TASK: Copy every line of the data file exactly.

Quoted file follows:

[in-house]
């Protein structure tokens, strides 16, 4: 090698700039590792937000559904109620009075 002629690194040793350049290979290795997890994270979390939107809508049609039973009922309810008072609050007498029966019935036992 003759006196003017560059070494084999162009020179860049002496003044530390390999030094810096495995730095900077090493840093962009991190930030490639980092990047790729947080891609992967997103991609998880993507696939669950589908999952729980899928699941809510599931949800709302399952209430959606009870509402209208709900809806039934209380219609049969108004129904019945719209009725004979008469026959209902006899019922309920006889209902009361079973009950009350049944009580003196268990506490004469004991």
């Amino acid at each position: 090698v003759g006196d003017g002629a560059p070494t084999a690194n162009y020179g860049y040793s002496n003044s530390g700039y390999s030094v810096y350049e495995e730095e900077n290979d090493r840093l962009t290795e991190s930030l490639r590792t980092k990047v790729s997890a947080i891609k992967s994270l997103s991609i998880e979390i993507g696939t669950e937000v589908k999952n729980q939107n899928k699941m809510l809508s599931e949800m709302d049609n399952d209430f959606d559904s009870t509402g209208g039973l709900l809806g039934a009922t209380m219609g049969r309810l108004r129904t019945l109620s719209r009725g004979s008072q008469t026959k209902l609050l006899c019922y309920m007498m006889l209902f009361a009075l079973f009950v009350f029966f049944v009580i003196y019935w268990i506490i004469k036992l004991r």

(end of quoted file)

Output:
[in-house]
């Protein structure tokens, strides 16, 4: 090698700039590792937000559904109620009075 002629690194040793350049290979290795997890994270979390939107809508049609039973009922309810008072609050007498029966019935036992 003759006196003017560059070494084999162009020179860049002496003044530390390999030094810096495995730095900077090493840093962009991190930030490639980092990047790729947080891609992967997103991609998880993507696939669950589908999952729980899928699941809510599931949800709302399952209430959606009870509402209208709900809806039934209380219609049969108004129904019945719209009725004979008469026959209902006899019922309920006889209902009361079973009950009350049944009580003196268990506490004469004991």
């Amino acid at each position: 090698v003759g006196d003017g002629a560059p070494t084999a690194n162009y020179g860049y040793s002496n003044s530390g700039y390999s030094v810096y350049e495995e730095e900077n290979d090493r840093l962009t290795e991190s930030l490639r590792t980092k990047v790729s997890a947080i891609k992967s994270l997103s991609i998880e979390i993507g696939t669950e937000v589908k999952n729980q939107n899928k699941m809510l809508s599931e949800m709302d049609n399952d209430f959606d559904s009870t509402g209208g039973l709900l809806g039934a009922t209380m219609g049969r309810l108004r129904t019945l109620s719209r009725g004979s008072q008469t026959k209902l609050l006899c019922y309920m007498m006889l209902f009361a009075l079973f009950v009350f029966f049944v009580i003196y019935w268990i506490i004469k036992l004991r």